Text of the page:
The core band of Clapton, Whitlock, bassist Carl Radle and drummer Jim Gordon had already laid the Dominos groundwork in the summer of 1970 while working together on the sessions for George Harrison’s seminal All Things Must Pass, but one final element helped make Layla truly indelible. Call it “Ingredient Duane” — i.e., Allman Brothers lead guitarist and spiritual guiding force, Duane Allman. While working with the Allmans on their second album Idlewild South at Criteria Studios that July, Dowd took the call that forever cemented Layla’s deeper course. “I knew something brilliant was going to come out of it,” he recalled. “Eric had called me to set up the studio time for the Derek sessions, and when he heard who I was with — ‘You mean the guy who plays that killer solo in Wilson Pickett’s “Hey Jude” cover?’ — he flipped. Normally I don’t take calls when I’m in the studio, so I started apologizing to the boys. When Duane found out Clapton was on the line and was heading down our way, he wanted to know if it would be all right if he could come by and watch him record. And I remember telling Duane, ‘I’m sure you and Eric will hit it off well.’ ” (Er, slight understatement there, Tom…)
The other Dominos knew something remarkable was happening once the Allmans’ ace slideologist joined the recording team in the studio. “I knew Duane; we were friends. He was excited to be involved in this project,” enthuses Whitlock. “He was into it. Duane was like a shot in the arm — he fit the band like a glove. His playing was so simple, so tasty. Duane just enhanced it. It was all simply recorded, with minimal overdubs. We approached it like we were playing it live. Everybody pushed each other in a positive way.”
Just one listen to the cutting-heads guitar interplay on the biting “Tell the Truth” and the hopeful pleading of “Anyday,” and one can glean the magic that was in the Criteria Studios air. Few know this tenet better than modern-day slide maestro Derek Trucks, an Allmans progeny named after the album’s de-facto bandleader who joined E.C. on tour in 2006 and played a number of sacred Dominos tunes onstage with the man himself. “I think if Duane had not been there, Eric’s playing would not have been as raw and personal,” Trucks observes. “There’s a real alchemy there. And it’s a great connection. You can feel Eric being alive again with Duane. That whole record is just raw nerves, in every direction. Eric is being pushed as a musician and as a writer, he’s being pushed emotionally as a bandleader, and there’s nothing safe about it. Duane and Eric were coming from two different places and yet had so many of the same influences, same loves, and same passions musically, and it was a pretty amazing collision course they were on. They brought out the best in each other. At the end of the day,” Trucks concludes, “that’s the music you want — where you feel it’s nobody hiding, and it’s just emotion. And Layla is unique that way. It’s a collision of all of those things.”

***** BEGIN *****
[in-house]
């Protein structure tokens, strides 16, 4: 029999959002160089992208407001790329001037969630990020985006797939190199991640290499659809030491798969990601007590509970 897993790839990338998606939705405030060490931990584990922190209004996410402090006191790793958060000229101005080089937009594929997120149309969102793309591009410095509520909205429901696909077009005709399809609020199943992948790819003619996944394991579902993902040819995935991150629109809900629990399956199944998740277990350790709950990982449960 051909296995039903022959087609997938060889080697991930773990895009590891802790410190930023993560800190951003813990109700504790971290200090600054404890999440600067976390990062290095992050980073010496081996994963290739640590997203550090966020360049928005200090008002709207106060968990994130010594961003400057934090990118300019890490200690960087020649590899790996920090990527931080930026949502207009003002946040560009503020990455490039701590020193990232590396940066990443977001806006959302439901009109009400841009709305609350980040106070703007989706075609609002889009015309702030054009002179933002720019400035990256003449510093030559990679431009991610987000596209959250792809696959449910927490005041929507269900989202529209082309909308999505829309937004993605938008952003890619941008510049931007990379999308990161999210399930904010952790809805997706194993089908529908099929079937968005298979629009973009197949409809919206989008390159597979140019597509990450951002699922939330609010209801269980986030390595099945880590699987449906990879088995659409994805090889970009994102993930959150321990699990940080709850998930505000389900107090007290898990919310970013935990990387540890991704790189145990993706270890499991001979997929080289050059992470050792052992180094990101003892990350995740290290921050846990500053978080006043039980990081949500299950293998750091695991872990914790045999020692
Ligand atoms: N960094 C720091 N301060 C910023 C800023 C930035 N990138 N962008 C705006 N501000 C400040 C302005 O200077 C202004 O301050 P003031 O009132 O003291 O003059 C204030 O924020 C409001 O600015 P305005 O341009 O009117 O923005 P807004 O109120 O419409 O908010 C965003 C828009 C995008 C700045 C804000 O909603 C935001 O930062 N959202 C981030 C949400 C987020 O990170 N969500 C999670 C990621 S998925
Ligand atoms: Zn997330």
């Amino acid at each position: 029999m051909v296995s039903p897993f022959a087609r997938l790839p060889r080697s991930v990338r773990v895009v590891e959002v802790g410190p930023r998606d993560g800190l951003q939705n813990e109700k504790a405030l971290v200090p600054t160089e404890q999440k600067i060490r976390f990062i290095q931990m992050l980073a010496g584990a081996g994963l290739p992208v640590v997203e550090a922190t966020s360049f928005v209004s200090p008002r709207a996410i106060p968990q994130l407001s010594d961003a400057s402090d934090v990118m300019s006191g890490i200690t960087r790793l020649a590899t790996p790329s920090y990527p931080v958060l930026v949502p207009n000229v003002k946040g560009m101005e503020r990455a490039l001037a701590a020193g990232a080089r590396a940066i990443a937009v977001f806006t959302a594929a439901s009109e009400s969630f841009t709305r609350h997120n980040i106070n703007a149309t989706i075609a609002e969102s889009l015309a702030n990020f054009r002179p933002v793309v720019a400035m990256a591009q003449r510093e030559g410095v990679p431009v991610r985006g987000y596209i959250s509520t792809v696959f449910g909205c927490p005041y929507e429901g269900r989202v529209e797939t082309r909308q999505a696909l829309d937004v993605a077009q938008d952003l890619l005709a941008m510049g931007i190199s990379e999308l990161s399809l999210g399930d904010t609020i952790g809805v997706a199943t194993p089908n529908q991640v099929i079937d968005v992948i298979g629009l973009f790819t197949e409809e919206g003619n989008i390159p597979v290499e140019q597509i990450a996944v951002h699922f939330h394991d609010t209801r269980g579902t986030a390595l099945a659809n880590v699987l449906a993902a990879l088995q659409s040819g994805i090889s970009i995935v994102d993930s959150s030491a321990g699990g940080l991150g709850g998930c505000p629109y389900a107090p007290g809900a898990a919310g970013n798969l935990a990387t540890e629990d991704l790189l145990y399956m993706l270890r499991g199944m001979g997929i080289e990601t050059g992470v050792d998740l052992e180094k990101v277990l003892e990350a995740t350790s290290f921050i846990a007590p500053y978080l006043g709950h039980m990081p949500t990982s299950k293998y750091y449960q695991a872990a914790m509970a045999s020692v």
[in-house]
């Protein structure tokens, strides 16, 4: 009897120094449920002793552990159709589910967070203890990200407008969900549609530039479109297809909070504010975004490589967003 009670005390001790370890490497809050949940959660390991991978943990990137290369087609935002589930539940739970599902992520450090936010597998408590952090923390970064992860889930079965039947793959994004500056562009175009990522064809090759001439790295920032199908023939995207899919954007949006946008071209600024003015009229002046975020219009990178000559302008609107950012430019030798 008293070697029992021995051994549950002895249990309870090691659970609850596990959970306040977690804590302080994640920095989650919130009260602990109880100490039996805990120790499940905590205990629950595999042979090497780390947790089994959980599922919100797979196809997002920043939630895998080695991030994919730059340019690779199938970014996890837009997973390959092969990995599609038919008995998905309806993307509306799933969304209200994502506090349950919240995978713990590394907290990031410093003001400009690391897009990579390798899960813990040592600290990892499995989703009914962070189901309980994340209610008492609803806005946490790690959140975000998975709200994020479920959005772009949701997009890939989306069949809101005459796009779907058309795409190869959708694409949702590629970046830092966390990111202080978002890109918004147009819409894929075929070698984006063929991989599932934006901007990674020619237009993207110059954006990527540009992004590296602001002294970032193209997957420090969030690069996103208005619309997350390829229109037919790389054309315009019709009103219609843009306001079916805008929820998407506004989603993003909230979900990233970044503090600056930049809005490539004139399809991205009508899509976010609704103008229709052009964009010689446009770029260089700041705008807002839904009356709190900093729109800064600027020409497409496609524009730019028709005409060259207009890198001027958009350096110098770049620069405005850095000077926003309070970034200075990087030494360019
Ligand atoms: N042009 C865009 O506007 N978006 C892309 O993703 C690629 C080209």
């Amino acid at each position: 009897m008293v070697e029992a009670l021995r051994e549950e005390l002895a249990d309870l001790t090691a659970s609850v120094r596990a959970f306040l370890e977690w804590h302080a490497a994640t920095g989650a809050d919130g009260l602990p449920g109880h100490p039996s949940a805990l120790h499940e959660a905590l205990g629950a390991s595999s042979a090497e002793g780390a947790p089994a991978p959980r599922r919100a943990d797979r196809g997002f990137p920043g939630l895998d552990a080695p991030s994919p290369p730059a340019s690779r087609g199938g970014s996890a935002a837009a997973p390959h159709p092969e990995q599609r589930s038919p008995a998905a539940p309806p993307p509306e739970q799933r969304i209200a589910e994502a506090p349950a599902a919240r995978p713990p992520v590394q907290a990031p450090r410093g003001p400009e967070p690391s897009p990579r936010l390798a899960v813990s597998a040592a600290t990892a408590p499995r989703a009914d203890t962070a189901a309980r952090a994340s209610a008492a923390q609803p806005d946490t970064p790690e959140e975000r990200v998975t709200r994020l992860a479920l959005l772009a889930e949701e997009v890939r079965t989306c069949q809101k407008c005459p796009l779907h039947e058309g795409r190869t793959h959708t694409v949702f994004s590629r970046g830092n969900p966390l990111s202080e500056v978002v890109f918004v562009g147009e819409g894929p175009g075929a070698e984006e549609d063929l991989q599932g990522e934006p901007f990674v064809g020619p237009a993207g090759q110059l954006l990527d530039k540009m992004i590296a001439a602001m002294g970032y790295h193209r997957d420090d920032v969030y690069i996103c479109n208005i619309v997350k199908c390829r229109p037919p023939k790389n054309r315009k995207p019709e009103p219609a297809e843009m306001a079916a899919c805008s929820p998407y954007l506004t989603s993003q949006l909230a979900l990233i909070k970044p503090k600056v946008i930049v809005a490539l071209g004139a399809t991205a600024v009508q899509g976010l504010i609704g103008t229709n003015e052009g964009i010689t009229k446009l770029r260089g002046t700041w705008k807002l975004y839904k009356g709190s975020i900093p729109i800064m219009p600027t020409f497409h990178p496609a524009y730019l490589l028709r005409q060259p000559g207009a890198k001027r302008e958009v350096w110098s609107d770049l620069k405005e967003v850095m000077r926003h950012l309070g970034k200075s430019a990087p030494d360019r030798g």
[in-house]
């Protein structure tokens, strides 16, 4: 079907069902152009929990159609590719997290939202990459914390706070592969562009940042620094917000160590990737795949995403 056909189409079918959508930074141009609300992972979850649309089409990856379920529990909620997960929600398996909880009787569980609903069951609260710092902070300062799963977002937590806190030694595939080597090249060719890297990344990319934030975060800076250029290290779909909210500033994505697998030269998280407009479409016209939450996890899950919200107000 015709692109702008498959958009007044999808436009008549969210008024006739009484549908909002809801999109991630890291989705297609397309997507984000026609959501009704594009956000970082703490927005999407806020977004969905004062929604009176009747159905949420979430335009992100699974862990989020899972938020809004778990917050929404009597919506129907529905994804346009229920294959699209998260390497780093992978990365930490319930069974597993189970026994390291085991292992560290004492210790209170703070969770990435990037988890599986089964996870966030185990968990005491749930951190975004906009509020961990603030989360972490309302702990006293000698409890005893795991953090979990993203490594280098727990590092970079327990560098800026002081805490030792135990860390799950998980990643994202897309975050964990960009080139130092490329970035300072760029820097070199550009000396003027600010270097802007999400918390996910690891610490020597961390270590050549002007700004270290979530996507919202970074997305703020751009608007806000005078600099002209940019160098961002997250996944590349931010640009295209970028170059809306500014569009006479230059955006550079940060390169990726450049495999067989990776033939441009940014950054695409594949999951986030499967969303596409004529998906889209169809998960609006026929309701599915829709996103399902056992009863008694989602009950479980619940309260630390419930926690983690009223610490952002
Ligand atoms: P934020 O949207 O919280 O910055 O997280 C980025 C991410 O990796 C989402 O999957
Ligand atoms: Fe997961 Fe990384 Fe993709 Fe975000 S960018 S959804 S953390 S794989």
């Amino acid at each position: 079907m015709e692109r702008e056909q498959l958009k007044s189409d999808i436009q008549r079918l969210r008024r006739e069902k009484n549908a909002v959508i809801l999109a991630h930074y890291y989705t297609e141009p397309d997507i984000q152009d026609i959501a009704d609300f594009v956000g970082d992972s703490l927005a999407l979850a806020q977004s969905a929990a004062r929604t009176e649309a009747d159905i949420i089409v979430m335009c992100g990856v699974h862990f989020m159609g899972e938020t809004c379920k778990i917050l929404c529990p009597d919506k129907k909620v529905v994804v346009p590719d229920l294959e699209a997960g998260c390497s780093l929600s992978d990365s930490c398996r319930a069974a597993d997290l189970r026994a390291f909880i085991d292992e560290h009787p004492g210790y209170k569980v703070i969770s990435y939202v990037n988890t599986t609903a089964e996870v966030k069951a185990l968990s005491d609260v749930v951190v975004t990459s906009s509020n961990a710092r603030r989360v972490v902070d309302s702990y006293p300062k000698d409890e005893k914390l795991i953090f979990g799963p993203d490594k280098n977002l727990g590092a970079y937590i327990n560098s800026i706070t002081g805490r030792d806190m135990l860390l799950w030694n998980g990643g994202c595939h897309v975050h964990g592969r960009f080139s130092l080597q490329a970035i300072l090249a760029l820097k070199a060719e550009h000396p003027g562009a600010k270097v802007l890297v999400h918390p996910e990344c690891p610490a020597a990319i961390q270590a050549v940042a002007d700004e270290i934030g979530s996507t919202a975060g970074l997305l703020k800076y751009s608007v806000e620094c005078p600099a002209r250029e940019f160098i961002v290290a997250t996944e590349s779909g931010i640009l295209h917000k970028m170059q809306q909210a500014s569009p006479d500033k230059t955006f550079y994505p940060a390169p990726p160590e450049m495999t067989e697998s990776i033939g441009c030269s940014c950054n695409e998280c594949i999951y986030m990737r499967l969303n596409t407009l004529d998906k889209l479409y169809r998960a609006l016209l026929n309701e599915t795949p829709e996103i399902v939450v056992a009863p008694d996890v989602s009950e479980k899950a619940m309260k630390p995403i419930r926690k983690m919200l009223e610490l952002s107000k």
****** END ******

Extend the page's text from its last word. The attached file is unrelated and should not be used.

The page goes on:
And that distinctive collision contributes greatly to Layla’s ongoing impact. Elliot Scheiner, the noted engineer/producer and surround-sound mixmaster (Steely Dan, Eagles, R.E.M.) who did the 5.1 mix of the album that finally surfaced in the five-disc, one-LP Layla 40th Anniversary Super Deluxe Edition box set in 2011 (Polydor/UMe), has seen the record resonate with listeners of all ages. “It’s a seminal piece of music, just like Queen’s ‘Bohemian Rhapsody,’ ” he points out. “People grew up with it, and that music continues to be passed on to the following generations. Not all music gets passed on, but Layla does. It has that kind of impact on people.”
For those who worked on it, Layla will forever remain a career highlight. “Layla was the best album I’d been involved with since [1959’s] The Genius of Ray Charles,” declared executive producer Dowd. “Man, that album left a chill on me. And once it started gaining momentum, it became the national anthem.” Summarizes keyboardist Whitlock, “It’s all part of a bigger picture now. The important thing to remember is that Layla the album touches people in the right places in the right way.” Four decades on, the riveting soul-laid-bare touchstone that is Layla just keeps on growing.